These intersections form a sort of trellis, web, or infinitely tight mesh... One is struck by the complexity of this figure, which I shall not even attempt to draw.

In this lecture we explore some applications of the Inclination Lemma to chaotic dynamics.

Let $f$ be a dynamical system on a compact manifold $M$, and let $x$ be a hyperbolic periodic point then a point $z \ne x \in W^s(x,f) \cap W^u(x,f) $ is called a transverse homoclinic point for $x$ if the intersection is transverse at $z$:
T_zW^s(x,f) + T_z W^u(x,f) = T_z M.

The existence of a transverse homoclinic point has profound consequences for the nearby dynamics. The unstable and stable manifolds are forced to seesaw back on themselves infinitely often, creating a “mesh” called a homoclinic tangle.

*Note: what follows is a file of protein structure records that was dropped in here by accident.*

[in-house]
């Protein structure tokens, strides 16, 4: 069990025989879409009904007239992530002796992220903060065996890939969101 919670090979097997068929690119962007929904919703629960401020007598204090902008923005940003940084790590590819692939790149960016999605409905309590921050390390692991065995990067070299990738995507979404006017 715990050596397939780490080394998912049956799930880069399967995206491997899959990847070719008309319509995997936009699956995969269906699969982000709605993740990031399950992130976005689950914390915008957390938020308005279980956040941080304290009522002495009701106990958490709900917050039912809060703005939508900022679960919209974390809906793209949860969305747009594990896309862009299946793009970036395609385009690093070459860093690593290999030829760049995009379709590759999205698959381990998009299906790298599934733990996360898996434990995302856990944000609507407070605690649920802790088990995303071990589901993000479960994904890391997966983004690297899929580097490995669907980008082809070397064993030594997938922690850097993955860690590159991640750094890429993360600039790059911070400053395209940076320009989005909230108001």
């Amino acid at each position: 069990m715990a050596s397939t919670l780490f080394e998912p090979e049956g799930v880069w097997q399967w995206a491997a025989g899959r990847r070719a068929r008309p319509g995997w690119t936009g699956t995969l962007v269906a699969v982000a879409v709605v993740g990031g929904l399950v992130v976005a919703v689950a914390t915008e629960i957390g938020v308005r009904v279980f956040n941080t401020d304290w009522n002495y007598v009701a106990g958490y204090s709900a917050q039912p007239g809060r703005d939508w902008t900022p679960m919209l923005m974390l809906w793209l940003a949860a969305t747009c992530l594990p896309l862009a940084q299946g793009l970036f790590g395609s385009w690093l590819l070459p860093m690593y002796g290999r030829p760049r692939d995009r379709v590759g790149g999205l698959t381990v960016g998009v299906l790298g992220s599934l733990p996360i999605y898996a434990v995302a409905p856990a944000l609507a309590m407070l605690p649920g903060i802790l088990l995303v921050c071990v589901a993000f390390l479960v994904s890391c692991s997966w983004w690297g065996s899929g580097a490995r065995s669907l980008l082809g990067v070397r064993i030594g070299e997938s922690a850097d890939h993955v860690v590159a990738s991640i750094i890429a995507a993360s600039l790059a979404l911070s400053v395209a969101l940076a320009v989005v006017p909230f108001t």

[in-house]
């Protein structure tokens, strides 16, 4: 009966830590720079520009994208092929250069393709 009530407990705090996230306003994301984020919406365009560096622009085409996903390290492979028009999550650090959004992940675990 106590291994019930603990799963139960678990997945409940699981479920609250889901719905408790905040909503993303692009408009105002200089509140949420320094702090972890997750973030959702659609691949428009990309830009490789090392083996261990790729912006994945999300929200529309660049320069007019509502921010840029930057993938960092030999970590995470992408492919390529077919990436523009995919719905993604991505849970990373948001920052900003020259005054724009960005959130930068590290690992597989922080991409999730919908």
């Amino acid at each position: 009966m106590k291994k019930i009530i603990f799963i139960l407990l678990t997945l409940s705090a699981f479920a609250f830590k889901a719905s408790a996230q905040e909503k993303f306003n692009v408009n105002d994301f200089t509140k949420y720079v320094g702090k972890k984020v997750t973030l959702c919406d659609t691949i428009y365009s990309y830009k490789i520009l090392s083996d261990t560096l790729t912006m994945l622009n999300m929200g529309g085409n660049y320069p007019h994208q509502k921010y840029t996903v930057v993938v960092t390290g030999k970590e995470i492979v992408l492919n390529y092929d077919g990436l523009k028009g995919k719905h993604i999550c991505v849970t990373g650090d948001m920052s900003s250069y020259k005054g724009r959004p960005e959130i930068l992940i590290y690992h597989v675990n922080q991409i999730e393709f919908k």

It was Poincaré who first realised this, during his work on the Three Body Problem in the late 19th century. His investigations led him to imagine a figure of quite breathtaking complexity. The famous quote above is from Volume 3 of Poincaré's series of papers Les Méthodes nouvelles de la mécanique célesté[1]. It sums up his bewilderment at the implications of this discovery. This was arguably humanity's first taste of (mathematical!) chaos, and the development of the entire modern theory of chaotic and hyperbolic dynamics can be traced back to Poincaré's observations.

Today we show how transverse homoclinic points leads to chaotic dynamics and positive entropy. We do this by first looking at the horseshoe map, which is an idealised description of the system near the homoclinic tangle.

  1. The original text is available here. ↩︎

Comments and questions?